Why strategies fail

No-one could have predicted the events of the past year. Companies have been affected to varying degrees. Some have prospered; others, through no fault of their own, have had to pull down the shutters. The majority are somewhere in the middle. 

Many took advantage of the government-backed loan schemes and furlough provisions, but few seized the opportunity to fundamentally reappraise their business model and strategy. If we have learned one lesson from this traumatic period, it’s the need to be agile and willing to adjust quickly to changing circumstances. Witness the companies that saw a gap and pivoted their product or service to meet it. 

Entrepreneurs are adept at spotting and exploiting such opportunities, and small companies are often able to react more quickly that than their larger counterparts. These companies are also the ones most likely to grow, but the key to future success rests on their ability to maintain the same level of agility. Sadly, as structures and procedures are put in place and responsibilities are devolved to a wider management team, flexibility gives way to rigidity, and the attributes that brought success become obscured. 

Many management teams decide on a new strategy without fully understanding what it means. Most ‘strategies’ are no more than aspirations. Targeting percentage growth, penetrating a new market or improving operational efficiency may be worthy goals, but they do not constitute a strategy. None address the question of ‘how’. Merely wanting things to be different is not enough. The answer lies in the formulation of a strategic action plan, which sets out the step-by-step actions and resources needed to turn strategy into reality. It focuses effort and measures outcomes.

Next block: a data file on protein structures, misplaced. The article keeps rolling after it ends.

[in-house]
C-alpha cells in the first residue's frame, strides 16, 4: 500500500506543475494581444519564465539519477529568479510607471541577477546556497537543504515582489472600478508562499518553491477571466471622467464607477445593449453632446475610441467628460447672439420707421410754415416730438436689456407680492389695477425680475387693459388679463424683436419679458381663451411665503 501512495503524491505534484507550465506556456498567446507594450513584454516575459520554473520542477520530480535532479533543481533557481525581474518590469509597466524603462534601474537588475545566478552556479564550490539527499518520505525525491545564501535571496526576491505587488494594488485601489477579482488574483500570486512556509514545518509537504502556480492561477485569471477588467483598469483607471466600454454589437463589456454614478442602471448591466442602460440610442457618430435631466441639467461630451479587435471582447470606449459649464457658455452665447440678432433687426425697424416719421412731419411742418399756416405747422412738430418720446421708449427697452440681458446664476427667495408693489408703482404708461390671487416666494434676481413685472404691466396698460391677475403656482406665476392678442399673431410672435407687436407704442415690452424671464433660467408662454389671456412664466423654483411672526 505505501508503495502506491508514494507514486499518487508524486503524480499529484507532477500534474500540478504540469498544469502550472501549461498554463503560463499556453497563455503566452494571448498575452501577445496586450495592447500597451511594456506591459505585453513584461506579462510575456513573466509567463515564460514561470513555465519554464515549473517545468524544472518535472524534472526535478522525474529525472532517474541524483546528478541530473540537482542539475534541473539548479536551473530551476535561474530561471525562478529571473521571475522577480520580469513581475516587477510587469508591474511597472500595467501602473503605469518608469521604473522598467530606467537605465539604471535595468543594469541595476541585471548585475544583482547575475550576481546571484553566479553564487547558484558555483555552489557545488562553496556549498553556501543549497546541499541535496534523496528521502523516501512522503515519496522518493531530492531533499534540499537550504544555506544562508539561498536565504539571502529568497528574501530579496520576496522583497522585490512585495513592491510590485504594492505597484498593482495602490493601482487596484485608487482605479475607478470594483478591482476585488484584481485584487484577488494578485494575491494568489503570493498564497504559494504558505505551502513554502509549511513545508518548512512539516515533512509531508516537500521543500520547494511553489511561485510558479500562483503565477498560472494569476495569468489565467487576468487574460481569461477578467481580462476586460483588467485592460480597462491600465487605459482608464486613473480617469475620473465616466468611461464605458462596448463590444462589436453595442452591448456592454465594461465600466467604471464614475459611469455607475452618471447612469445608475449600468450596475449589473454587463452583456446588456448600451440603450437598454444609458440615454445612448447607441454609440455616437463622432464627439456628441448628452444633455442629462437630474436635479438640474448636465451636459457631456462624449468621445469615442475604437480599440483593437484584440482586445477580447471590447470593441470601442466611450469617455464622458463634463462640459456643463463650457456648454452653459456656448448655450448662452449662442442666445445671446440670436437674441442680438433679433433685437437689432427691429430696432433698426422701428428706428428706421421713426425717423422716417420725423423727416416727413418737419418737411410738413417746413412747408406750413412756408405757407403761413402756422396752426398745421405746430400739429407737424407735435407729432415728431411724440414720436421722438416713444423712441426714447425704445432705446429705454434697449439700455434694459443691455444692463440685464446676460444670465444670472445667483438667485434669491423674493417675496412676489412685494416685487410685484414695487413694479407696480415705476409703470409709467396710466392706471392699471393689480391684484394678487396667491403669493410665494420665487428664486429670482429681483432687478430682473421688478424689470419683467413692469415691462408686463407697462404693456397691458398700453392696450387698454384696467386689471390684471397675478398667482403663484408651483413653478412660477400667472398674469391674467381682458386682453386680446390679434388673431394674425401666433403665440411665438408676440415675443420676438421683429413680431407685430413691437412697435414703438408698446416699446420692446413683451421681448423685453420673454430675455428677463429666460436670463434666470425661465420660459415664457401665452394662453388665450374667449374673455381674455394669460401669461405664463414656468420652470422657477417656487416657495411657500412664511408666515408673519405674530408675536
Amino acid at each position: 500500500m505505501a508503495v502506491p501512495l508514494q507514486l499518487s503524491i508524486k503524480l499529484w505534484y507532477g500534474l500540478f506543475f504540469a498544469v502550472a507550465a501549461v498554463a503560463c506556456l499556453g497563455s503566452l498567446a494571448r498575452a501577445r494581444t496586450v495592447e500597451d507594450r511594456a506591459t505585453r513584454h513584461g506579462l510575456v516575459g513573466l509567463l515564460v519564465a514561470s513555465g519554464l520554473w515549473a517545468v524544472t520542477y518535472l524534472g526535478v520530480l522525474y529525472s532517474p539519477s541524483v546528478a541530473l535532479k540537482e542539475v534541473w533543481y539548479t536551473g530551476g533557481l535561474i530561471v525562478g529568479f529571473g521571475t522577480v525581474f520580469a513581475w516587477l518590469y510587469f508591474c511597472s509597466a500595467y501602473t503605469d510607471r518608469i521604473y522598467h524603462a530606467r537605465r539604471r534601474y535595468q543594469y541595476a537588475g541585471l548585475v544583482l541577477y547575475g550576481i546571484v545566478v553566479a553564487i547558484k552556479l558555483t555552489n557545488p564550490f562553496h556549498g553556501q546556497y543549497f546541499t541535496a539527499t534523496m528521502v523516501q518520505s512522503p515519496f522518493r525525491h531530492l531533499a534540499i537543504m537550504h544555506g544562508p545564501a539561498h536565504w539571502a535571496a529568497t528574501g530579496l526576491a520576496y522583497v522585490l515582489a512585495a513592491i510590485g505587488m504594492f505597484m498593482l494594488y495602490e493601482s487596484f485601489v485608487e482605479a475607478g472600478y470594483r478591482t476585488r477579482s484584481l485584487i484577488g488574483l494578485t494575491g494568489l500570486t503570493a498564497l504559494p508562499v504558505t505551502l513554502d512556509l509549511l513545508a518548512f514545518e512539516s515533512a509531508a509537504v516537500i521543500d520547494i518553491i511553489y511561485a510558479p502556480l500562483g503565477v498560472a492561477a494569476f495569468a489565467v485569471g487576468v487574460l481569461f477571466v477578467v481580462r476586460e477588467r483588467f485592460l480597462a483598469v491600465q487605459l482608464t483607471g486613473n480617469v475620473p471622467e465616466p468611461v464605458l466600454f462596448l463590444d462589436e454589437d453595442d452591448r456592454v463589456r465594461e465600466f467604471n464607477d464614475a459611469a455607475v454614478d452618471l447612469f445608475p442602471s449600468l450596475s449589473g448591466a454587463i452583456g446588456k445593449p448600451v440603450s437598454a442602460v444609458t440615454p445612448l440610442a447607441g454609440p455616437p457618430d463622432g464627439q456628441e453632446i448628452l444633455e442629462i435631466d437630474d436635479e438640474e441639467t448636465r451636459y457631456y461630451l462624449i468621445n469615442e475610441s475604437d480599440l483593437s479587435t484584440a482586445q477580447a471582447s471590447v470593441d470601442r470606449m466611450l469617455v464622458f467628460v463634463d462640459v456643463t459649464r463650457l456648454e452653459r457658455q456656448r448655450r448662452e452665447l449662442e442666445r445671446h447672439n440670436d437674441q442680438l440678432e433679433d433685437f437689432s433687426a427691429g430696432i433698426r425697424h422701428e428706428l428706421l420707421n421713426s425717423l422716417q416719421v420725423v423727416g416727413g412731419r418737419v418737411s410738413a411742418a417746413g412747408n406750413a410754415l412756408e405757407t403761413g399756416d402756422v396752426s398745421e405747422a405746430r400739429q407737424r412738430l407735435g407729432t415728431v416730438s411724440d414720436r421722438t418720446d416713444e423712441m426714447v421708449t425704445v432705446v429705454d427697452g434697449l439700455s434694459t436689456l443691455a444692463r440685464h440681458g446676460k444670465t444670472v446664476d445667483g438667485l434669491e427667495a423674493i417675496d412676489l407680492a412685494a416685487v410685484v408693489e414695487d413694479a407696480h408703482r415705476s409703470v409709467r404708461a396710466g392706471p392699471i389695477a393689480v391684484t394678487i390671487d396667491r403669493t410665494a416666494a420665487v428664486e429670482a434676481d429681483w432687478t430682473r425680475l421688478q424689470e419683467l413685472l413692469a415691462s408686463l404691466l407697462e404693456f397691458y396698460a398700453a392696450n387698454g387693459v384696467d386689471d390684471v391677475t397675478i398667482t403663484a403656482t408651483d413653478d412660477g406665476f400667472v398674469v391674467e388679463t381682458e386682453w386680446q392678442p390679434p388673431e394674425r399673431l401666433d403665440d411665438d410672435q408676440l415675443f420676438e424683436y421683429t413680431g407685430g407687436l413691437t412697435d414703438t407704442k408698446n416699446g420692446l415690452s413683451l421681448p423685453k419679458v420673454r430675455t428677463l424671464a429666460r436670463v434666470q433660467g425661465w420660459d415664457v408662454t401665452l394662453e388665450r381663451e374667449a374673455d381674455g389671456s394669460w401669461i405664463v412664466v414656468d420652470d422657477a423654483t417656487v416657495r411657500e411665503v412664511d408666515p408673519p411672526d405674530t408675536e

Several factors are critical to success

  • Strong and effective leadership
  • Clear goals and priorities
  • Active engagement with staff to garner commitment and support
  • Good ongoing communication
  • Necessary resourcing and capability
  • Clear responsibilities and accountability
  • Visible and transparent measurement
  • Cultural and organisational alignment

The strategy has to build on a company’s strengths and capabilities, and make the best use of its resources and assets. It also needs to be evaluated against the market potential. Too many companies embark on a direction based on assumptions or perceived knowledge, without adequately researching important data such as market size, growth potential, and competitive landscape. 

A successful strategy will engage everyone involved in the implementation process and mandate different behaviour. Senior management has a responsibility to set clear expectations and to define success, otherwise existing objectives will undermine delivery. 

Clearly, the barriers to successful strategy implementation can be daunting. There seems to be no shortage of advice available, but precious little practical help on offer. We are a team of experienced independent directors, not consultants or theorists, who work hands-on. If you would like some support in formulating, reviewing or executing your strategy, please get in touch.

Stephen Read
Portfolio Director